Words Alive (2)

Part 1

[Oops. This is long over­due. Sorry!]

On Sat­ur­day, I went to two workshops.

First up, Ani­ta Daher deliv­ered a pre­sen­ta­tion on “Writ­ing for the Young Adult”. This intrigued me, since one of my back-burn­er projects (also my sec­ond nanow­rimo project), Salyx, neat­ly slots into the YA mar­ke­teer­ing cat­e­go­ry: it’s about a boy’s com­ing of age on a dis­tant colony world. It’s cur­rent­ly sit­ting at about 55,000 words, and it real­ly needs to have its end­ing cleaned up. It’s also got some heavy themes in it: teen preg­nan­cy, mur­der, reli­gion, the fric­tion at the edges of two cultures…

So it was good to hear Ani­ta’s advice: Don’t wor­ry about writ­ing to the mar­ket. Just write the sto­ry — write the truest sto­ry you can — and let the mar­ke­teers fig­ure out which slot it fits best in. (It was also nice to hear that 40,000 words is a nice sol­id num­ber for a YA nov­el — I was think­ing I’d have to add to it, and the sto­ry’s all told already.)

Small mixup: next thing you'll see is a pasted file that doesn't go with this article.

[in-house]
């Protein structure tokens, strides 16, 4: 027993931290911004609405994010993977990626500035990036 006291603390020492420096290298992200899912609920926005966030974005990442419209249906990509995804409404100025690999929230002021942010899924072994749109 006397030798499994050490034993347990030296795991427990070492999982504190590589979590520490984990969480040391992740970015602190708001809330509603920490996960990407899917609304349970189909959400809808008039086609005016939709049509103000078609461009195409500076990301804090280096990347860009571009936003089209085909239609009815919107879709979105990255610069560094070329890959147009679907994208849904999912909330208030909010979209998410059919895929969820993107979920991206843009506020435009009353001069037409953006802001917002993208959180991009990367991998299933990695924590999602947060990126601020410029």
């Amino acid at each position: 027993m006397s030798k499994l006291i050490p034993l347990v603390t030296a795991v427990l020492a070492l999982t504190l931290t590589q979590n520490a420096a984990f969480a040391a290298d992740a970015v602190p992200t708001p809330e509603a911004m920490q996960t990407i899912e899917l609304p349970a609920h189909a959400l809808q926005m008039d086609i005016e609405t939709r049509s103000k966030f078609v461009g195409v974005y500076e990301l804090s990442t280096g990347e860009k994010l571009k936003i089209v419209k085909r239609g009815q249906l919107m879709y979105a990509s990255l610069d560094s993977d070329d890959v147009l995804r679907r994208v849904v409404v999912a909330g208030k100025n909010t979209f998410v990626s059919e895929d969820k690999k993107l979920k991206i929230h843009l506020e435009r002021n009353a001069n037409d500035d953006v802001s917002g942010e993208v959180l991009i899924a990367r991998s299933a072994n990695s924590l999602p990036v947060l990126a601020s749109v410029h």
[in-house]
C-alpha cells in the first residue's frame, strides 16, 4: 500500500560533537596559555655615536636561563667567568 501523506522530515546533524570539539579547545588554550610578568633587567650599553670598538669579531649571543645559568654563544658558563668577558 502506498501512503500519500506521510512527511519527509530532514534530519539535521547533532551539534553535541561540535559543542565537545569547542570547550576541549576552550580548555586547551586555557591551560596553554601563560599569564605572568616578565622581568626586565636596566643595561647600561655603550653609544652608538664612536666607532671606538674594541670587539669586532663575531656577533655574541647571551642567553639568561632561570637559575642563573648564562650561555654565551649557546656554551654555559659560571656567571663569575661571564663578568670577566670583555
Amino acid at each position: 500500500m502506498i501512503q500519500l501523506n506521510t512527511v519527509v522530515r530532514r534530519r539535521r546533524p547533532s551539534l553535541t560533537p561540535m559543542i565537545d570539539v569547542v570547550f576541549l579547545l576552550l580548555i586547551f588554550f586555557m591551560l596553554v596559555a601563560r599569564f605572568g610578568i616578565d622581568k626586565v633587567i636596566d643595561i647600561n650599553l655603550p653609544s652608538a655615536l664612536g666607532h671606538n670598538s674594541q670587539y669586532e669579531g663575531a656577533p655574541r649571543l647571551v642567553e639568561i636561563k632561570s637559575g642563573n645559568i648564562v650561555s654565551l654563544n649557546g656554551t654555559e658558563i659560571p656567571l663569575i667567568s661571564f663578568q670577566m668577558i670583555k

Next was Dan­ish­ka Ester­hazy’s ses­sion on Screen­writ­ing. I’m not a screen­writer, but almost every­thing she told us maps straight across, in my view, to nov­el-writ­ing. The inter­twin­ing of action, inter­per­son­al con­flict, and per­son­al growth; the idea that most movies fol­low a four-act struc­ture (though movie execs will claim up and down that they’re real­ly three acts, split 25−50−25); the con­cept of grow­ing a screen­play from a sol­id log­line into a hun­dred-or-so-page draft; all this fits very well with what I’ve learned about writ­ing long-form prose.

So here’s the log­line for my work in progress:

Every­thing that Nev­er Hap­pened is the sto­ry of a rud­der­less 17th-cen­tu­ry sea cap­tain, who must bat­tle his undead patroness to save the world — and his soul.

Tomor­row*: my reading.


* This time I mean it.